Clutching flowers, chewing fingernails, and nervously holding their faces in their hands, 31 Iranian families awaited a reunion they thought would never come. They were reuniting with sons who had joined anti-Iran militants, officially tagged "terrorists" by both the US and Iran.
The journey of one of those sons, Hamid Khalkali, is typical: He went to Turkey five years ago for work, but ended up at a military training camp in Saddam Hussein's Iraq. He was recruited by the Mujahideen-e Khalq, the "People's Holy Warriors," or MKO, Iran's largest opposition group, which aims to overthrow the government. It was supported for two decades by Mr. Hussein.
But now Mr. Khalkali is being officially welcomed home. He's one of more than 250 former combatants who have returned home since December - among the first to test Iran's offer of amnesty. Even as hawks in Washington debate tapping the group to help engineer regime change in Iran, a growing disillusionment within the MKO, coupled with a new Shiite- dominated government in Iraq that has little sympathy for it, has thinned the ranks of this once-feared militant group.
Hamid's mother, Mahin Amouie, thought her son was dead. But her grief turned to cautious joy last week when the telephone rang. Giving little information, the caller said: "We want to give you good news - come and get your son."
Until Ms. Amouie arrived at a small amphitheater in Tehran, bearing flowers and talking to other disbelieving families, she says she had no idea that Hamid had joined the MKO. Climbing onto the stage when her name was called, her emotional dam burst when Hamid strode into view. Tears streaming, Amouie collapsed into her son's arms, a scene repeated again and again.
"Oh Lord, I sacrifice myself for you!" Amouie sobbed to Hamid, crushing the armful of flowers as she wrapped herself tight around his neck. "Where have you been? Where have you been?"
While some hawks in Washington wanting to enlist their services, the MKO is designated a "terrorist" group by the US State Department, with some 3,500 members still in Iraq. Hussein used the group as footsoldiers in his war against Iran in the 1980s and later to help put down antiregime uprisings in Iraq. Quoting US government sources, Newsweek last month reported that the Bush administration is "seeking to cull useful [MKO] members as operatives for use against Tehran," to be trained as spies and sent back to Iran to gather intelligence. Currently, remaining members are under what the US calls "protective custody" at Camp Ashraf, north of Baghdad.
Some 232 crossed from Iraq in two groups earlier this month, under the auspices of the International Committee of the Red Cross. "For us, it's a humanitarian file. We do it for the families," says Loukas Petridis, a Red Cross spokesman in Tehran. "The message the Iranian authorities want to pass to Camp Ashraf is that more than 250 people have come back, and are free - and so far, that is how it has been." The Red Cross first received guarantees of safe treatment from Iran before agreeing to help.
With Marxist roots, Mao-style political indoctrination, and self-criticism sessions that prompt former members to brand the MKO a cult, the group's history includes killing several Americans in the 1970s, supporting the 1979 Islamic Revolution, and seizing of the US Embassy. Losing out in the post-revolution power struggle, the MKO turned against the regime and launched a string of bomb attacks that killed hundreds in the early 1980s. Iran's supreme leader, Ayatollah Ali Khamenei, survived an MKO attack in 1981 that paralyzed one arm.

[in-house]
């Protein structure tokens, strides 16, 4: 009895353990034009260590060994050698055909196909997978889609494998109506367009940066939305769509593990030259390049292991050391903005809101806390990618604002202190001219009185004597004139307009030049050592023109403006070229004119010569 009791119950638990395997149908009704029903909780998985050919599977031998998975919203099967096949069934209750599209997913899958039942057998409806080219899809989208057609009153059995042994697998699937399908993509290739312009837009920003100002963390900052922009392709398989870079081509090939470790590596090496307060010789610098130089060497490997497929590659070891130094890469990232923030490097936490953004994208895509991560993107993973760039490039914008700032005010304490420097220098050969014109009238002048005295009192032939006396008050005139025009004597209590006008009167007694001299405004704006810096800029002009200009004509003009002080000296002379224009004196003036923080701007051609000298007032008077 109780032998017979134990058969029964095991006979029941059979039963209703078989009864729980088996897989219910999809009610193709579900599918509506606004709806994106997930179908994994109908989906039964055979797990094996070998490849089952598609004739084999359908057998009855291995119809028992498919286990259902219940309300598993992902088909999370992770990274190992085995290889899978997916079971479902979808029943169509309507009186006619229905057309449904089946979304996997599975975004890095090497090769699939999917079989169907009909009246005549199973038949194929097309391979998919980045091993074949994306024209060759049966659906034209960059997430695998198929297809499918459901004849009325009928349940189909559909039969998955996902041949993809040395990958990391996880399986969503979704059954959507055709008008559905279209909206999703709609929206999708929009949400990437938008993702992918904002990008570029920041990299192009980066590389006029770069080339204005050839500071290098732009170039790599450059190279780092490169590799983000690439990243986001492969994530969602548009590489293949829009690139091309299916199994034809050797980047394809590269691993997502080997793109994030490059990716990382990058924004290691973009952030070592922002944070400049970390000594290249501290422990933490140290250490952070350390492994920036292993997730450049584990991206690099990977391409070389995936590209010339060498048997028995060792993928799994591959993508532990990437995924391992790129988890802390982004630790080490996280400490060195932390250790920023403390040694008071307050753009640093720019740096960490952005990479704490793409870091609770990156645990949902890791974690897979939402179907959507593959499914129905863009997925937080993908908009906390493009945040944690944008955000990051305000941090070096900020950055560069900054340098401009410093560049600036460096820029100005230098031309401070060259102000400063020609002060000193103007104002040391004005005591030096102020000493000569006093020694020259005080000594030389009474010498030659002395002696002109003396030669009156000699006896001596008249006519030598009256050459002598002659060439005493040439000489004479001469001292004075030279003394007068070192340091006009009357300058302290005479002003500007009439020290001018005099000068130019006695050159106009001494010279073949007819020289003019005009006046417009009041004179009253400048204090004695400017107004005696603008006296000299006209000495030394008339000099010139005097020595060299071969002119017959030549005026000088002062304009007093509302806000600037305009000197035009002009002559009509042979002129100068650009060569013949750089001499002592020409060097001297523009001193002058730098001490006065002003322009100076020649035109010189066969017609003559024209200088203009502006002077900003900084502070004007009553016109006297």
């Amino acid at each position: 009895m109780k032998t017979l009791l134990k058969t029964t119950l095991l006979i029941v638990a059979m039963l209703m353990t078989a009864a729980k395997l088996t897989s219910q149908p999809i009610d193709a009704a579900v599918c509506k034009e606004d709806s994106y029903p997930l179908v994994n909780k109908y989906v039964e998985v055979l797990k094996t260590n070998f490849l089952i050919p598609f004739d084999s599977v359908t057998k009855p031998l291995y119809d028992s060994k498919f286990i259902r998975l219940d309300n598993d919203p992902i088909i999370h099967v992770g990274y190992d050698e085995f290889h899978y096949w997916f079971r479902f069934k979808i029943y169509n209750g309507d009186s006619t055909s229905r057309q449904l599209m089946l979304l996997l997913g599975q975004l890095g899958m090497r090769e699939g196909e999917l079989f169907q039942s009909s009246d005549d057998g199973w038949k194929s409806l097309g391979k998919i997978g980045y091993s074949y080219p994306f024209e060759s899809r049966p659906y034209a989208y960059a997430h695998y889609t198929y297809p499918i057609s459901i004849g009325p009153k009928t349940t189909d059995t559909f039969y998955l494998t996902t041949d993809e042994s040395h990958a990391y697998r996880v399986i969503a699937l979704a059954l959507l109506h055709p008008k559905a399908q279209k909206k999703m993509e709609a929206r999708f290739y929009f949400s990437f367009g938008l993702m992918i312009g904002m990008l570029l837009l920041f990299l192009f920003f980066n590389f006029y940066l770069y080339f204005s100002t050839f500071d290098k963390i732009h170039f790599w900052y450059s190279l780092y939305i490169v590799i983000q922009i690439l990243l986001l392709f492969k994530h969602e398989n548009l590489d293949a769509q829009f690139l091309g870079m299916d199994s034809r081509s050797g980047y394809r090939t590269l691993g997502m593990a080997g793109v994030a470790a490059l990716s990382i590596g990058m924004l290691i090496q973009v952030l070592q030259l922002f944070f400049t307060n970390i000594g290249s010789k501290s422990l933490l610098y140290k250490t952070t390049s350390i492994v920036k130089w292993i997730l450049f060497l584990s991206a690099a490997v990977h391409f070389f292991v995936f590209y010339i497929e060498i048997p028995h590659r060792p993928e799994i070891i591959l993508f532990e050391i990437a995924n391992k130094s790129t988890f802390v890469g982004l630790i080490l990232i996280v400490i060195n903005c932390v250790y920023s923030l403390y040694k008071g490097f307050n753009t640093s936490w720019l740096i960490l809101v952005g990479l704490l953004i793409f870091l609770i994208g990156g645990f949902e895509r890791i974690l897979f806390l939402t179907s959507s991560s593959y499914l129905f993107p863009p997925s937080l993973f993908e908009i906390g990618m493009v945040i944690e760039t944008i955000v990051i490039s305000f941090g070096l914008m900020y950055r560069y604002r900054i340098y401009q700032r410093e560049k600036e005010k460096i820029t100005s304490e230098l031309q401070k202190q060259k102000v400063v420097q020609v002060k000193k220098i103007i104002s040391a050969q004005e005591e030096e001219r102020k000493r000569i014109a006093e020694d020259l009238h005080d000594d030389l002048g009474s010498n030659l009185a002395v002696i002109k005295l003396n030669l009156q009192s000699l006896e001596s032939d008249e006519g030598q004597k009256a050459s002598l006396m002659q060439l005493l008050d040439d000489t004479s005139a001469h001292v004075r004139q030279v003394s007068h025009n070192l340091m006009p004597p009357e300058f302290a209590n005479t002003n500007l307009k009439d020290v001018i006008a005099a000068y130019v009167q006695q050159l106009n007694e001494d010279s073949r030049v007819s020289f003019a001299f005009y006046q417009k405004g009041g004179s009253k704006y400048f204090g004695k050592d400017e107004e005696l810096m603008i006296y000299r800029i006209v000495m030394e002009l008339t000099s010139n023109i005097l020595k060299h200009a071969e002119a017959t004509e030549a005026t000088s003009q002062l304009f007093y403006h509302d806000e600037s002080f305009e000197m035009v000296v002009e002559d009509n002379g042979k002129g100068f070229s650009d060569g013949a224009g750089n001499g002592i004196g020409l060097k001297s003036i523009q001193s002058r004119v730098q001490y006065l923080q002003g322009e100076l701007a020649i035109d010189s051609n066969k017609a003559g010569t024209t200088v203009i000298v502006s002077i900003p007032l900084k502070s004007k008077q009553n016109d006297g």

For years the MKO leadership has warned members that they faced certain death or imprisonment if they returned to Iran. In its 2005 annual report, New York-based Human Rights Watch said that, despite specific new directives in Iran to stop such practices in 2004, "torture and ill-treatment ... are used routinely to punish [internal] dissidents."
Reporting from inside Camp Ashraf last weekend, The Los Angeles Times said the MKO dismisses the defectors as "quitters," and that those remaining "show no interest" in going back.
Most of those now repatriating to Iran have been with the MKO just a few years, and say they were "deceived" with promises of cash and a job when recruited in Turkey.
"It is 100 percent stress, but after four years I want to see my family," says Binyamin Espandani, a young former militant as he waits to join his family. "I went there for an objective - I wanted my country to stay independent.... But after the US came, the mujahideen were asking Americans for help to topple the government of my country."
A semiofficial agency that helps former militants reintegrate addressed the waiting families. "Maybe you expect your sons to [be unchanged from] five years ago, but it won't be the same - some were told [by the MKO] to cut themselves off from you," said Shahin Rabiee, of Anjoman Nejat, or "Rescue Association."
But there were warnings, too, for families that signed a form stating that they received their son "safe and sound," and were now "responsible for him."
"They are not completely innocent. They could have escaped [from Iraq] easily during the American attack; they had weapons in their hands," psychologist Dr. Sami Ani told them. "So we have to accept that your children were doing something against the security of the country. But they are forgiven.... They ... were brainwashed."
The happiness of homecoming set aside all other concerns. Former militant Hamid Sahapour held his mother's hand and stroked her face while his brother Davoud tearfully leaned on him from the right. "I can't express my joy - there are no words," says Mr. Sahapour. "Before the Americans came, if I said I wanted to leave, they would have sent 20 people to beat me."
This time Hamid's mother, Delaram Vatanha, vows never to let him out of her grasp: "I will not let him go again."